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San Mateo California Family Law Blog

Anna Faris and Chris Pratt reach agreement on child custody, more

Although Chris Pratt and Anna Faris might be most well-known to people in California for their roles in popular movies, they have been in the headlines more recently for their ongoing divorce. However, unlike many celebrity splits, the couple reached a settlement in a relatively quick and collaborative manner. Their settlement addresses important topics, such as alimony, child support and child custody.

Pratt and Faris filed for divorce back in Dec. 2017, at which time they cited irreconcilable differences. Less than a year later, their divorce is officially over. This may be due in part to their prenuptial agreement, which outlined how they would handle certain issues if they decided to end things.

Don't fret over property division -- get a prenup

You probably already have an idea of the type of people who use prenuptial agreements -- wealthy and perhaps not totally committed to their future nuptials. Unfortunately, this long-standing stereotype makes it difficult for the average person in California to fully grasp the true benefits of a prenup. Whether addressing concerns about property division or protecting yourself from your partner's debt, a prenup is an invaluable tool from which virtually anyone can benefit.

So why is it important to tackle issues like property division if you have no plans of divorcing in the future? Aside from the fact that divorce is a possibility for anyone, thinking about your assets and finances before marriage is actually a very healthy step. This gives you and your soon-to-be spouse the opportunity to be open and honest about your property and debt, laying the groundwork for future open lines of communication within your marriage. Plus, having your financial ducks in a row before you even walk down the aisle can make embarking on this new path in life much easier.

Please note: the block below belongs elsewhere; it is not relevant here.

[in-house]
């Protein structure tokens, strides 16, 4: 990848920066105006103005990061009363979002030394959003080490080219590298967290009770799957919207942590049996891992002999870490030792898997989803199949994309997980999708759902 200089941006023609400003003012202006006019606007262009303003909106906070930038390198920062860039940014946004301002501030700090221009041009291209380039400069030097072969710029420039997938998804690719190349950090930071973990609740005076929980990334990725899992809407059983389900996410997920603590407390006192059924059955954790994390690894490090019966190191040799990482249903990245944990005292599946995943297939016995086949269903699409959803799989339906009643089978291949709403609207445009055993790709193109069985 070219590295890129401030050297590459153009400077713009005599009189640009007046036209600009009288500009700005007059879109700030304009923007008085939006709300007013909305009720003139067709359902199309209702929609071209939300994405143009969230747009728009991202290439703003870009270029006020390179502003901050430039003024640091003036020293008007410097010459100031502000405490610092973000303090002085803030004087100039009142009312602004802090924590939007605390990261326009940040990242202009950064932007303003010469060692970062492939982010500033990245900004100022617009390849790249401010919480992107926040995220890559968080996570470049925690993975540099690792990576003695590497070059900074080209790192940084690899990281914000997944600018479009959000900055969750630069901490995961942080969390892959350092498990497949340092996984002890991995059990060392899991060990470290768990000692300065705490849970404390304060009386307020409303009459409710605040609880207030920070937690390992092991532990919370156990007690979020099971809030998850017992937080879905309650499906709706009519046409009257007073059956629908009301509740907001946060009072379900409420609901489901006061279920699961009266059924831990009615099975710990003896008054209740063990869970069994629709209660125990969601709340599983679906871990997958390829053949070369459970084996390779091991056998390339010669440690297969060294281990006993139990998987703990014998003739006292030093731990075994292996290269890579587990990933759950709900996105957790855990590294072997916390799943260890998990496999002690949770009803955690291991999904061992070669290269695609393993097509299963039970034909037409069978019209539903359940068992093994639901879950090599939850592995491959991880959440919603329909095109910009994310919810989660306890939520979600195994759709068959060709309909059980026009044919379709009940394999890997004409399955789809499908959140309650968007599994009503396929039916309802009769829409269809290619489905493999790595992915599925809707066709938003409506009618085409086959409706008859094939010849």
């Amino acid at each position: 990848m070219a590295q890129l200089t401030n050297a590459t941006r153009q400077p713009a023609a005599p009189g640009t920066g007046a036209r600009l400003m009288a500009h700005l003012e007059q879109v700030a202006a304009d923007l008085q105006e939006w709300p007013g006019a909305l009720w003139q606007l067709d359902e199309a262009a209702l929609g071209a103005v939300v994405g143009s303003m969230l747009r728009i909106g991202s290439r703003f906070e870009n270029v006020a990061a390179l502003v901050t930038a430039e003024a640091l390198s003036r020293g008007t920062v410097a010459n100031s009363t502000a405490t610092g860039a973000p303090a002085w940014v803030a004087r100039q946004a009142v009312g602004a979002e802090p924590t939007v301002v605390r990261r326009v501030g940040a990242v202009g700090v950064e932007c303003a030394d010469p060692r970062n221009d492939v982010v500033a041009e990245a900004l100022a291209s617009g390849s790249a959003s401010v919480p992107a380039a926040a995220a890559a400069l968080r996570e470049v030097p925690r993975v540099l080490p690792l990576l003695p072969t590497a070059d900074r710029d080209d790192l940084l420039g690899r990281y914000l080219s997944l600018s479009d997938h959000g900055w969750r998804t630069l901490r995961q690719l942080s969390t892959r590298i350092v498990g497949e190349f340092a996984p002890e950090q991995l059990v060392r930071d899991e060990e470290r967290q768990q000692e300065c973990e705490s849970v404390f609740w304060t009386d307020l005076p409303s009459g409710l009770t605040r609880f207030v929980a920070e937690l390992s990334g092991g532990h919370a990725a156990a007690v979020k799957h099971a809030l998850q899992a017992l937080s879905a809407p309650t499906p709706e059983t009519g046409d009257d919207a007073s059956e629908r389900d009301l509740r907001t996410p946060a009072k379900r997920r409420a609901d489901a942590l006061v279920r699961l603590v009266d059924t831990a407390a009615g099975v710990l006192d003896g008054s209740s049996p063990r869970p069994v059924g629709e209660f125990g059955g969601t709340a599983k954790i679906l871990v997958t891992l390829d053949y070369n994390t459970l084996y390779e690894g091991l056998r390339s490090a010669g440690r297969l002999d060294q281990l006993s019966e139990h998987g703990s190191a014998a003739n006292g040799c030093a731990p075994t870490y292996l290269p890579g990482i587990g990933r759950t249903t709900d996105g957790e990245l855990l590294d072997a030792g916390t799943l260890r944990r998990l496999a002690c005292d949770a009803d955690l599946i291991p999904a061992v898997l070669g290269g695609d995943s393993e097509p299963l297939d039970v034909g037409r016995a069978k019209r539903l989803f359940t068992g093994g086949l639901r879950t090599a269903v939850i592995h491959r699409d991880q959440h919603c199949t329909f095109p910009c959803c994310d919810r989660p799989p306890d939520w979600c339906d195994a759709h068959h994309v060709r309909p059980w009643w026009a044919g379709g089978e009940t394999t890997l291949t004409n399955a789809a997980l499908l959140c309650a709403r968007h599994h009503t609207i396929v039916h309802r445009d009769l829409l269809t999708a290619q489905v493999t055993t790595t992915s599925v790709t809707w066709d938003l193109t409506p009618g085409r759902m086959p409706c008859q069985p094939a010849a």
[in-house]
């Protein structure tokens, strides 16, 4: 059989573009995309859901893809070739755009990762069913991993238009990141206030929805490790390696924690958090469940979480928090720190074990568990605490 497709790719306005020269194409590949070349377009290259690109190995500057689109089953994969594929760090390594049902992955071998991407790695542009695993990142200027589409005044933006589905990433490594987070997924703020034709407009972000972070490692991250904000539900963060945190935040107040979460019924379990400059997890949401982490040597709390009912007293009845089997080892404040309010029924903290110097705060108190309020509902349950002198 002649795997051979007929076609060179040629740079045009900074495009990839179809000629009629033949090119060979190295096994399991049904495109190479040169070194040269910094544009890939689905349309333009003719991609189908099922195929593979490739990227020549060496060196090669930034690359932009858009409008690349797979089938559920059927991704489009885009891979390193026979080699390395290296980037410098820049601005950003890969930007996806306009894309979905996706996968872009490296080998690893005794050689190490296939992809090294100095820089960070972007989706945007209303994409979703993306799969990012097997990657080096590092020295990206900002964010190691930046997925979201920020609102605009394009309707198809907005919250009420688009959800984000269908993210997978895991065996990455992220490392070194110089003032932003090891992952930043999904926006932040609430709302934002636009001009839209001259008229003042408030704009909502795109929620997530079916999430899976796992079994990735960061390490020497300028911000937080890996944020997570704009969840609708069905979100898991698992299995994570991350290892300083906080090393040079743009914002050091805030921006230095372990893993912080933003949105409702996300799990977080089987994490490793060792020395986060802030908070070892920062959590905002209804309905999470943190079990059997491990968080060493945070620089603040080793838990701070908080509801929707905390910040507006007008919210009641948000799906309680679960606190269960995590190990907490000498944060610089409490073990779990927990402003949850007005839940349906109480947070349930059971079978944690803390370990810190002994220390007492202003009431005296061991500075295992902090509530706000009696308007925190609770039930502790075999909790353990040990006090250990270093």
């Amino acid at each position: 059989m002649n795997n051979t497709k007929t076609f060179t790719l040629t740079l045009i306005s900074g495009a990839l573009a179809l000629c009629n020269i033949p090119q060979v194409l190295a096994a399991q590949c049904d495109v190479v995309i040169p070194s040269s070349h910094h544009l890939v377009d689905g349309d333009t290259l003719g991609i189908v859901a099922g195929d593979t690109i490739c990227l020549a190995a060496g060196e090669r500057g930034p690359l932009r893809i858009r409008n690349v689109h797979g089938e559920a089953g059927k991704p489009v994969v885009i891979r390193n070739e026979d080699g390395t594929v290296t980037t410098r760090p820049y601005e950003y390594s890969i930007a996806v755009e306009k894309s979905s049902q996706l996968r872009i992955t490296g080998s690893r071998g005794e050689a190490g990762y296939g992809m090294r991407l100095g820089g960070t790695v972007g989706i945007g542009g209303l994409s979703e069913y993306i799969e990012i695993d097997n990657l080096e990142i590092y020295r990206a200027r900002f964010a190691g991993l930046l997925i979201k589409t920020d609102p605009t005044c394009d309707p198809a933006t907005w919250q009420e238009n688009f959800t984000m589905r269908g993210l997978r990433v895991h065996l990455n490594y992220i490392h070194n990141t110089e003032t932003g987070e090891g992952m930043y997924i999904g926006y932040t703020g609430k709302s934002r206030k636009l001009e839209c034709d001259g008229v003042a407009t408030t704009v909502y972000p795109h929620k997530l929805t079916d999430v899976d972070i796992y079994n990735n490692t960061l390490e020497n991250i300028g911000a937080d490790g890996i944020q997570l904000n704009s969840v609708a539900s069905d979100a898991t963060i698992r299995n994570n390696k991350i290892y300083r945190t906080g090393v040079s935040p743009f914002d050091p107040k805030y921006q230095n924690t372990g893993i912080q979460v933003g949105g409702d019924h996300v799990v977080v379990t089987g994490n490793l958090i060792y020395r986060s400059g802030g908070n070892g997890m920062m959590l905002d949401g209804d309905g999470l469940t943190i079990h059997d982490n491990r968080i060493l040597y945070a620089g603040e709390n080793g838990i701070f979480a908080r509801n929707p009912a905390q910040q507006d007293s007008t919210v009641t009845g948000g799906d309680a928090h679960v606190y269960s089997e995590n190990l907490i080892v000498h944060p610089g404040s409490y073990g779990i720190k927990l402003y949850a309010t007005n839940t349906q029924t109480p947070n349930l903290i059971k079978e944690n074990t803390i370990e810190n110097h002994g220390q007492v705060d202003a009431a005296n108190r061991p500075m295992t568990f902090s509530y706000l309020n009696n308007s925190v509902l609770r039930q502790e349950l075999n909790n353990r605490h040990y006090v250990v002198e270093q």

Am I eligible for alimony?

Post-divorce support payments are often necessary aspects of California family law. For those who earned significantly less than their ex-spouse or left the workplace altogether, alimony -- often referred to as spousal support -- can be an important lifeline. But how can an individual know whether he or she will receive alimony? There are a few factors that usually go into the decision. 

Barring extenuating circumstances, a marriage that lasted a few years or less is unlikely to yield alimony payments. However, limited alimony might be appropriate if one person earned a much higher income. Those who were married for longer periods of time -- usually 10 years or longer -- can expect alimony to come up during divorce proceedings.  

Don't split up Fido during property division; see a judge instead

Owning a pet is about so much more than simply feeding an animal. For most people in California, pet ownership means treating an animal like another valued member of the family. Unfortunately for most pet parents, this familial bond has not always translated well during divorce, putting beloved animals in the middle of heated property division disputes. Now, a new California law aims to help these individuals handle things more easily.